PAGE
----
And they ran the ad and it ended up being one of the most famous campaigns of the 1960s.

[00:23:00.580] – Andi J

The old ad stories. I genuinely could make this podcast an episode a day, an episode a week about the old stories from the good old days of advertising. I just love them. But you gave a resignation like, you’ve never had to hang out of a window or a moving train or anything like that to get a client to sign off. So things have improved slightly in the industry since then.

[00:23:23.180] – Dave B

Yeah, the jeopardy of emailing a word document is not quite the same. It’s hanging out over a street.

[00:23:32.060] – Andi J

But the stories just aren’t as good. I once sent an email with some strong words in it to a client. It’s not quite the same as I was hanging out on the sixth floor on Madison Avenue. I did want to start with what you’re doing now, but We’re in the old days as a creative director, so we’ll stay there. One question people sometimes ask me from outside the industry more than anything else, what does a creative director do? And having worked with many creative directors, I’ve never really been able to give them a good answer because people go, Oh, they’re the one who comes up with all the ideas. I go, Well, they come up with some of the ideas, a lot of the ideas, but not all of them. If a good creative director will bring them in from everywhere. But I couldn’t quite How do I put my finger in on what a creative director does versus what maybe a more junior creative does other than, smoke bigger cigars.

[00:24:24.120] – Dave B

What a creative director does is not necessarily what a creative director should do. As I looked through the years, very often what happened is that the people who were really good creatives ended up being promoted to be creative directors, which was a really bad idea because they wanted to keep doing the good work. The job of a creative director, there’s a lot of admin in it. You have to give people reviews, you have to hire people, you have to have meetings with the client, you have to go to board meetings, you have to talk about what’s the strategy that we’re going to be working on, you have to review work. From that, there’s very little time left to do any of the good work yourself. Why take the people who are doing their amazing great work and make them resentful? Is it the Peter principle?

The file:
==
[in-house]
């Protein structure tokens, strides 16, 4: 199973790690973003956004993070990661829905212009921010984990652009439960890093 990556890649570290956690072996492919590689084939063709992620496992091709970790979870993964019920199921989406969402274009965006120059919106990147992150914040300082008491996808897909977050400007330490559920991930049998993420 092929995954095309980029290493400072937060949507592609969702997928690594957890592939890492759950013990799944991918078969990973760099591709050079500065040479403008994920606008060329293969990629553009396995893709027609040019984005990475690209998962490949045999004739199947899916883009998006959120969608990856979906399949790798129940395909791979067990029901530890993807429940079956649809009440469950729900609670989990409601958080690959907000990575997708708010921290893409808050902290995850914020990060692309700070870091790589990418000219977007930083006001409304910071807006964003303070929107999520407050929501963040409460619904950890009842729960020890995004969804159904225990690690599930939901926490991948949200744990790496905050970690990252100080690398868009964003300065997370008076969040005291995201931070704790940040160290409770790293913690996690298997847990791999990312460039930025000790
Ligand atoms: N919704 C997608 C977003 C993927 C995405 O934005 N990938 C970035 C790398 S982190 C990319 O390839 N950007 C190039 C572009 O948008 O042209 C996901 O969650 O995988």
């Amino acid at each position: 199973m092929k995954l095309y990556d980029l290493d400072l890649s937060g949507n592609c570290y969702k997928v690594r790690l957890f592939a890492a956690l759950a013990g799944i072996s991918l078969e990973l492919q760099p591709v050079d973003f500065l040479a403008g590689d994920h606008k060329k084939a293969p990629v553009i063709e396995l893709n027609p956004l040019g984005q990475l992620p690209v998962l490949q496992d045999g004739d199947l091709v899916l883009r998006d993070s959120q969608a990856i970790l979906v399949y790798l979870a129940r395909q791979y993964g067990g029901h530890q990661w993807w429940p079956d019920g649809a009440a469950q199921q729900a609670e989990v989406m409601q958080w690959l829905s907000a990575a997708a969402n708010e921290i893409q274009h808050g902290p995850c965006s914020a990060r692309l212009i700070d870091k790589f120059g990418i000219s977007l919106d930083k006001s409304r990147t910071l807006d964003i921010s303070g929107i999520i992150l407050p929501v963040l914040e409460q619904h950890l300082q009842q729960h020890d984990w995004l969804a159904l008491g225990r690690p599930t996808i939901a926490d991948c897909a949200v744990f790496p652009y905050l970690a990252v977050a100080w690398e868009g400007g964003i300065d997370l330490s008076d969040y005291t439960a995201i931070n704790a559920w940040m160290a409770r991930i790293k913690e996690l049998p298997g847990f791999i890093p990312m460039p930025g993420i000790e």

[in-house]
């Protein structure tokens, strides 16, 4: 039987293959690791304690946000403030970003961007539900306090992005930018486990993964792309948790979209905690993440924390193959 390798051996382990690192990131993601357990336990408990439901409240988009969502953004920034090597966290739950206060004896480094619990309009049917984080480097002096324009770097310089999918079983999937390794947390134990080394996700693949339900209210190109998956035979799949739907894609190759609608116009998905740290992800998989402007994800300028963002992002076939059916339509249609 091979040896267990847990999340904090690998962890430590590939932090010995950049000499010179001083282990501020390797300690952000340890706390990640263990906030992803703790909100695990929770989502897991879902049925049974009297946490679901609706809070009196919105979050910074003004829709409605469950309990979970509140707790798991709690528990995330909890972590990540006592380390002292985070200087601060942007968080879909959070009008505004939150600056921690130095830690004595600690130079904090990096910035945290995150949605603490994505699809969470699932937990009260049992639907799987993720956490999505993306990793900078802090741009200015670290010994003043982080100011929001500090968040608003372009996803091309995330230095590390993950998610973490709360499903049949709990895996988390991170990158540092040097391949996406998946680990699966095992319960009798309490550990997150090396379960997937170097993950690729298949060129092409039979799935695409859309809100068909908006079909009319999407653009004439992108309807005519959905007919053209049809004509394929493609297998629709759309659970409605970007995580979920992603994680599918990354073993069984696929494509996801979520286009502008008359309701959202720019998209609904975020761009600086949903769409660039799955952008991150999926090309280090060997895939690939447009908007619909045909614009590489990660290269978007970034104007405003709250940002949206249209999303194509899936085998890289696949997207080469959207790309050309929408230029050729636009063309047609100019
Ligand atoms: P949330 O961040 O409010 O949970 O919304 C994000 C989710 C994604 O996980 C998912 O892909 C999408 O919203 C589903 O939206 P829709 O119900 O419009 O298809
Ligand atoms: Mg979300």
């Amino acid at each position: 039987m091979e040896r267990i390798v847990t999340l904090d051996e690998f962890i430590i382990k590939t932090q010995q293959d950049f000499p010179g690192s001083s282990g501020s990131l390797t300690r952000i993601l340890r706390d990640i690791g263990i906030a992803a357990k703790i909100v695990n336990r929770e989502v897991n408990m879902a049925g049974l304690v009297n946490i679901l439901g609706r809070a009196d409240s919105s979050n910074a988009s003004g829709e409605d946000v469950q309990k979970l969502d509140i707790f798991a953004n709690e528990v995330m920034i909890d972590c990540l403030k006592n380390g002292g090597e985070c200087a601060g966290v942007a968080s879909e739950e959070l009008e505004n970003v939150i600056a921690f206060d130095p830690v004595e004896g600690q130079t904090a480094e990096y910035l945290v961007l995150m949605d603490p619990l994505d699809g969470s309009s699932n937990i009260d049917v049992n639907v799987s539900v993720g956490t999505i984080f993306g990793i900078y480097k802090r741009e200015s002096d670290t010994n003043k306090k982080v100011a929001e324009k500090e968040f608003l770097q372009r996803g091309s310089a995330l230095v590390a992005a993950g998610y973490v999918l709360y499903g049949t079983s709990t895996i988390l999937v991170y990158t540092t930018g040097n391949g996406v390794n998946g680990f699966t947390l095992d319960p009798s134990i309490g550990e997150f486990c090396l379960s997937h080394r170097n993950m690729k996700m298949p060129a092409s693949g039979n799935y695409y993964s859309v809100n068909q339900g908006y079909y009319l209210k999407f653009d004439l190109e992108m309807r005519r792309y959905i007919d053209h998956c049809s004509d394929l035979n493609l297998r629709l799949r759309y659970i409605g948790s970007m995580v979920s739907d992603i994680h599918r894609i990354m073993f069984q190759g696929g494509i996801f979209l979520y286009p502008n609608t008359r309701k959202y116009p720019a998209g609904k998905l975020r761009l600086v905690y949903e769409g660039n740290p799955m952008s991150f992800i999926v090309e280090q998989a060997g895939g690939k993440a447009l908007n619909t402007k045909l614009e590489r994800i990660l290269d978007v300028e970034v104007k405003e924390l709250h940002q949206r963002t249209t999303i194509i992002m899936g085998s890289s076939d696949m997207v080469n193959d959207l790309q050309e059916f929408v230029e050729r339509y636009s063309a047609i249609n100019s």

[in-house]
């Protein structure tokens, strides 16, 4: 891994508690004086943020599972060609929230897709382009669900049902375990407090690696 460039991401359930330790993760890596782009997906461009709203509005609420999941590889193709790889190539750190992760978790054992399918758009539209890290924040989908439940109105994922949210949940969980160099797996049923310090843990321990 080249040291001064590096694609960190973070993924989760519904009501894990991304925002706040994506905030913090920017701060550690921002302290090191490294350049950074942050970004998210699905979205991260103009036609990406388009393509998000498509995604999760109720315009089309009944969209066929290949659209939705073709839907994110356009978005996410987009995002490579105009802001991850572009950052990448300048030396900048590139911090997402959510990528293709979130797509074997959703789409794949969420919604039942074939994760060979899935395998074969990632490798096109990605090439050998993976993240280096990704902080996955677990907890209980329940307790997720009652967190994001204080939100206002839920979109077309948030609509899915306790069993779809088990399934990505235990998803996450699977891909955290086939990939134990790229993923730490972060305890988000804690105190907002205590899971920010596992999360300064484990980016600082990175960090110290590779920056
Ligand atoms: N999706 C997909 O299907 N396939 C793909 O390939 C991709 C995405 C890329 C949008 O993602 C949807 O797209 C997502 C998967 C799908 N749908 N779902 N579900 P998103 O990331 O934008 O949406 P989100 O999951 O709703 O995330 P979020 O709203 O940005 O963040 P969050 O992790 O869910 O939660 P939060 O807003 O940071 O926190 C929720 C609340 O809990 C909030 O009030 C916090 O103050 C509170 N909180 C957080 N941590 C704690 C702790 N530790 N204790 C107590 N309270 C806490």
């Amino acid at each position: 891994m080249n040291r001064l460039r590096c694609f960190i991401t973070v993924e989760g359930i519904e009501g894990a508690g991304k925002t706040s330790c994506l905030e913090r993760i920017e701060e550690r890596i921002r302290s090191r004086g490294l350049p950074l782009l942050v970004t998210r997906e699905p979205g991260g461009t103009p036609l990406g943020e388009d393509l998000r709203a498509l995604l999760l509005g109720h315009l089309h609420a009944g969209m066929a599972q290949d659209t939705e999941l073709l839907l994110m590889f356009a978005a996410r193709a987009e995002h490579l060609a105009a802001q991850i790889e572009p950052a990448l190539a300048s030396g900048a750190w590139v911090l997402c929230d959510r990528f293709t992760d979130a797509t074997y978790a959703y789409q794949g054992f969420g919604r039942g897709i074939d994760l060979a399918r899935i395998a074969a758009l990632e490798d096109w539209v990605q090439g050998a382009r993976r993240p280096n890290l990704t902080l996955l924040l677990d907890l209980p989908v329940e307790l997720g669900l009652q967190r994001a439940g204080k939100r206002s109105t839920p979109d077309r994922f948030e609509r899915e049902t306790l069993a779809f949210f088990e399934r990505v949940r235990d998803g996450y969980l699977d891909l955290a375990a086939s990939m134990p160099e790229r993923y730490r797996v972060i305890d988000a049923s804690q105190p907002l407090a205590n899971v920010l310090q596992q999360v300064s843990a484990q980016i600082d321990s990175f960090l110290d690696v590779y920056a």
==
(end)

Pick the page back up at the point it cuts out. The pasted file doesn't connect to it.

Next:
[00:25:18.460] – Andi J

Everybody gets promoted to their own level of incompetence. It happens in car sales all the time, doesn’t it? They promote the greatest car salesperson in the organisation to the point where they’re not selling cars anymore. I wonder why they’re not selling as many cars. So that happens in creativity as well then.

[00:25:37.530] – Dave B